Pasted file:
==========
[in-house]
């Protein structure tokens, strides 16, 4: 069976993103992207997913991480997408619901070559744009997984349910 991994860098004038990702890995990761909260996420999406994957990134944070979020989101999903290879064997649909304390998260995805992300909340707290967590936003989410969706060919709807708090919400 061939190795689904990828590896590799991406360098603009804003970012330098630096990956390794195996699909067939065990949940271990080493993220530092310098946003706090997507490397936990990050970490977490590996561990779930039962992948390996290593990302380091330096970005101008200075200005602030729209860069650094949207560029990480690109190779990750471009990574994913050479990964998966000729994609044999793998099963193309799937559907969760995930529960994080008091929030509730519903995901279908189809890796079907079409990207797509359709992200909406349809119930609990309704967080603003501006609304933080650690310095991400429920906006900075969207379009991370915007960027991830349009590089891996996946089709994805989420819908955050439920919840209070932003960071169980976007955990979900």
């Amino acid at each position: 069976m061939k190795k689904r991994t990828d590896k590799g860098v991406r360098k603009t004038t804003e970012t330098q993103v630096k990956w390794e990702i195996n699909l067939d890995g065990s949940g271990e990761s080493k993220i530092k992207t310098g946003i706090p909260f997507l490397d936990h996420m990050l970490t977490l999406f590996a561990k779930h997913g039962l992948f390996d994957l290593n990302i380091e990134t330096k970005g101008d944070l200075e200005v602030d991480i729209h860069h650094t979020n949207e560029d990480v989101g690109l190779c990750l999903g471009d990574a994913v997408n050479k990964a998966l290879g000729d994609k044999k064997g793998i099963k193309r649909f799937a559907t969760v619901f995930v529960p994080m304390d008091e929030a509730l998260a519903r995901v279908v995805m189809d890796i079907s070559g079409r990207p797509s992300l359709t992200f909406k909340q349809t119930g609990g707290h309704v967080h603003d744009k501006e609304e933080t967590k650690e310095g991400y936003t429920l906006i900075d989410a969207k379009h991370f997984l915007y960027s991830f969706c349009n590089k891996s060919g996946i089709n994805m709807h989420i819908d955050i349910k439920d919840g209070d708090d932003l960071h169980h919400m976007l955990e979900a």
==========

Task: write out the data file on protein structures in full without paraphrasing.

[in-house]
């Protein structure tokens, strides 16, 4: 069976993103992207997913991480997408619901070559744009997984349910 991994860098004038990702890995990761909260996420999406994957990134944070979020989101999903290879064997649909304390998260995805992300909340707290967590936003989410969706060919709807708090919400 061939190795689904990828590896590799991406360098603009804003970012330098630096990956390794195996699909067939065990949940271990080493993220530092310098946003706090997507490397936990990050970490977490590996561990779930039962992948390996290593990302380091330096970005101008200075200005602030729209860069650094949207560029990480690109190779990750471009990574994913050479990964998966000729994609044999793998099963193309799937559907969760995930529960994080008091929030509730519903995901279908189809890796079907079409990207797509359709992200909406349809119930609990309704967080603003501006609304933080650690310095991400429920906006900075969207379009991370915007960027991830349009590089891996996946089709994805989420819908955050439920919840209070932003960071169980976007955990979900």
């Amino acid at each position: 069976m061939k190795k689904r991994t990828d590896k590799g860098v991406r360098k603009t004038t804003e970012t330098q993103v630096k990956w390794e990702i195996n699909l067939d890995g065990s949940g271990e990761s080493k993220i530092k992207t310098g946003i706090p909260f997507l490397d936990h996420m990050l970490t977490l999406f590996a561990k779930h997913g039962l992948f390996d994957l290593n990302i380091e990134t330096k970005g101008d944070l200075e200005v602030d991480i729209h860069h650094t979020n949207e560029d990480v989101g690109l190779c990750l999903g471009d990574a994913v997408n050479k990964a998966l290879g000729d994609k044999k064997g793998i099963k193309r649909f799937a559907t969760v619901f995930v529960p994080m304390d008091e929030a509730l998260a519903r995901v279908v995805m189809d890796i079907s070559g079409r990207p797509s992300l359709t992200f909406k909340q349809t119930g609990g707290h309704v967080h603003d744009k501006e609304e933080t967590k650690e310095g991400y936003t429920l906006i900075d989410a969207k379009h991370f997984l915007y960027s991830f969706c349009n590089k891996s060919g996946i089709n994805m709807h989420i819908d955050i349910k439920d919840g209070d708090d932003l960071h169980h919400m976007l955990e979900a």